Instagram has announced that it’s upping its live streaming game, allowing users to add a “guest” to their live broadcasts. This means users can have a live conversation with a friend and broadcast both sides of the story to followers. Guests can be added and booted at any time, and the audience will see a 50/50 split screen when the guest session is underway. For now it’s just a +1, but who knows what might happen in the future (though bringing a whole gang in might complicate the process for everyone involved). For now, the feature is only available to a select group of people, giving the rest of us time to plan out our live stream guest list over the coming months.

dimsRead more at engagednet

Hinge crashes 25 weddings across the US

Snapchat is still alive and kicking when it comes to brands doing cool things, the most recent of which being Hinge. The dating app recently created custom geofilters for 25 weddings, targeted specifically for guests sitting at “The Singles Table.” The features featured a baby blue table in the lower left hand corner next to the phrase “Where’s my date, Hinge?” According to the company, the campaign was a success, with a 60% increase in downloads during the filters’ activation. As for the match making on the day, there are no official numbers there. Sorry.


Read more at AdWeek

Facebook launches Watch tab for TV and sport

If you’ve already watched everything on Netflix and Youtube and are after another place to get your sport and TV shows, you’re in luck thanks to Facebook’s latest feature. The social recently debuted a Watch tab, where users can view both user-generated and original content. Facebook stated that the platform is intended as a place for creators and publishers to find an audience, build a community of passionate fans, and earn money for their work. So far it’s only available for a select group of US users on mobile, desktop and Facebook’s apps, but will be made available to more US peeps in the coming weeks.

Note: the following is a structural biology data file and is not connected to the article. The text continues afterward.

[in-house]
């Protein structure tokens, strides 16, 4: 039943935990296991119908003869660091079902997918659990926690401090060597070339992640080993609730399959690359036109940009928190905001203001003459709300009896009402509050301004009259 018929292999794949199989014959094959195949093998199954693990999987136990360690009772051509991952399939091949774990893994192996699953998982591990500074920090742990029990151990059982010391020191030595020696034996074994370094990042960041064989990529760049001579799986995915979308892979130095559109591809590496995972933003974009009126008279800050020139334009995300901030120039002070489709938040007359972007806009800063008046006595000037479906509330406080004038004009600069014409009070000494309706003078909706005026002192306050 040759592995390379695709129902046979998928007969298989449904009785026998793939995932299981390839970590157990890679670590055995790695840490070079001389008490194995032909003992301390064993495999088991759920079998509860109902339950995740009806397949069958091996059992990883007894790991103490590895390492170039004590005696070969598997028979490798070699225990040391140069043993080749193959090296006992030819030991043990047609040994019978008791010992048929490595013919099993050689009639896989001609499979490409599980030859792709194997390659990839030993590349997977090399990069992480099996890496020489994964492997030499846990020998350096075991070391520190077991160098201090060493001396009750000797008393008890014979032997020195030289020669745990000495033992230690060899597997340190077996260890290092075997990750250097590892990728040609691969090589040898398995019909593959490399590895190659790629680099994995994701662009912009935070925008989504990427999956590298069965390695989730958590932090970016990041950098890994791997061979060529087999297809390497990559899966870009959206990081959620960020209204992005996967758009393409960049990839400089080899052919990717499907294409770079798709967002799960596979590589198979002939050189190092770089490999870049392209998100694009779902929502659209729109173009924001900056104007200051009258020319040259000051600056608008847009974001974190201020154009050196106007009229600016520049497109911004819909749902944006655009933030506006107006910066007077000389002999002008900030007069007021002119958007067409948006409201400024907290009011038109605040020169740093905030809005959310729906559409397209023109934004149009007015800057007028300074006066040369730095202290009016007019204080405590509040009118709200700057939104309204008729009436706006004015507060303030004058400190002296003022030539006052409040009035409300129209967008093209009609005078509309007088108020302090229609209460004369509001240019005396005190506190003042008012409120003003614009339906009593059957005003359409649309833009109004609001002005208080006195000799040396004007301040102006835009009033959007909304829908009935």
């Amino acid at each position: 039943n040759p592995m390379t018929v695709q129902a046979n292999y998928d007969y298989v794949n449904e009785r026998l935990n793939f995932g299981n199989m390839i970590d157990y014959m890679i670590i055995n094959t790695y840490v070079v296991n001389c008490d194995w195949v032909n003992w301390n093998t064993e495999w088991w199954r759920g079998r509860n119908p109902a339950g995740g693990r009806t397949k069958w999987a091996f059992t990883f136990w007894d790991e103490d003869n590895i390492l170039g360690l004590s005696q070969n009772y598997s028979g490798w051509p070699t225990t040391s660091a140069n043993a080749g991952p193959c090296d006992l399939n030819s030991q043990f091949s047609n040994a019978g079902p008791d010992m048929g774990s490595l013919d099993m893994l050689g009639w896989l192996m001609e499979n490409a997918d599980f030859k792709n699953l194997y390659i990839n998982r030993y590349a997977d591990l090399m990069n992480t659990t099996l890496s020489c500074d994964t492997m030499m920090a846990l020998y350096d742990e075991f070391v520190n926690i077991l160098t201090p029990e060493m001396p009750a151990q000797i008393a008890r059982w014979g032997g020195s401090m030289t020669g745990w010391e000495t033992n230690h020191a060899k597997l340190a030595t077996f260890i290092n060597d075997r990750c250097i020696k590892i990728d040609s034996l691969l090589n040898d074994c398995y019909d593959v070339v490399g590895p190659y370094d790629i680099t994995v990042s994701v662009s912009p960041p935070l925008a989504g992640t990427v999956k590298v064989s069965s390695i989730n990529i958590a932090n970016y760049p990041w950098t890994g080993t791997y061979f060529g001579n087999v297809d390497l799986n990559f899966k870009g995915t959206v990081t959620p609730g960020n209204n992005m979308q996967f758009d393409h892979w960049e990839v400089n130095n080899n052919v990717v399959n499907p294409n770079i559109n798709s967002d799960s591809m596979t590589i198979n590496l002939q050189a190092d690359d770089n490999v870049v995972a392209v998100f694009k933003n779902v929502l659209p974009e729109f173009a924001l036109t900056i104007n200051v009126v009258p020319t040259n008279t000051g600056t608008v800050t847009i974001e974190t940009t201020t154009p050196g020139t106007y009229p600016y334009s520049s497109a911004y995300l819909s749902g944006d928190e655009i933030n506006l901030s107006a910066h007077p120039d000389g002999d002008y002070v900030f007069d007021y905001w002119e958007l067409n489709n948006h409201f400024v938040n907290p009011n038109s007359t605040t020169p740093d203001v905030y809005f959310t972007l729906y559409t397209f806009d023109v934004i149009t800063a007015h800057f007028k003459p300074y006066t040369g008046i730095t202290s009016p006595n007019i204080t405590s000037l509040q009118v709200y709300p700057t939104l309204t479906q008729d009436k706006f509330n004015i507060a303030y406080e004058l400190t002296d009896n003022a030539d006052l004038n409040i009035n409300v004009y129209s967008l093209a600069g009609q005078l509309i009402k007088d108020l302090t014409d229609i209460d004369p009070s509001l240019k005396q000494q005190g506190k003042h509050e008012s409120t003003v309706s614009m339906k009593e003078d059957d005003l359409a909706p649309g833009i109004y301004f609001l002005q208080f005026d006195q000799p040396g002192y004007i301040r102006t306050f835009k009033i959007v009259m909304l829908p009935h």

screen-shot-2017-08-10-at-9-50-44-amRead more at VentureBeat

Walmart is watching and you’d better be happy

Guys, Walmart is about to go full Santa Claus (“you better watch out, you better not cry, you better not pout I’m telling you why”) using AI. According to a patent filing, the retailer is developing technology that can identify whether customers are unhappy or frustrated, and will likely use existing security and checkout cameras to read the faces. Yup, the “AI first” mantra is moving beyond tech and into shopping, but whether AI will be able to properly read emotions and what Walmart will do with their findings remains a mystery. A particularly on point line from the article: “First, (Walmart) needs to figure out how to scan that box of cereal correctly. Then, it needs to figure out the myriad human emotions on display.”

Read moer at VentureBeat

Underdog apps beware Facebook’s spy tool

The early Facebook ethos states: “Move fast and break things,” and its recent internal “early bird” warning system that identifies threats posed by smaller companies helps it do just that. This copycat tool is mostly shrouded in mystery, but a Wall Street Journal report stated that it basically spies on up-and-coming competitors so that Facebook can incorporate their winning features into its own properties. With news of Zuckerberg recently reminding employees not to let pride get in the way of meeting the needs of users, it’s clear to see why we now have Snapchat-inspired Instagram and Facebook Stories. So what’s next? Apparently the social giant’s latest target is the tiny Houseparty app – where groups of people hang out over live video via smartphone. Whispers have it that this fall, Facebook plans to launch an app similar to Houseparty, internally called Bonfire.

Read more at TNW

Brands on Instagram can now promote their organic carousel posts

Back in February business and personal accounts on Instagram were given the ability to post up to 10 images and videos in a single post, and as of yesterday, businesses can now promote these posts. This can be done directly from smartphones with a promote button that will appear beneath the content. From here, brands will be able to select their intention for the promotion – whether it’s more profile visits, more website visits, or to reach users near a specific location.


Read more at AdWeek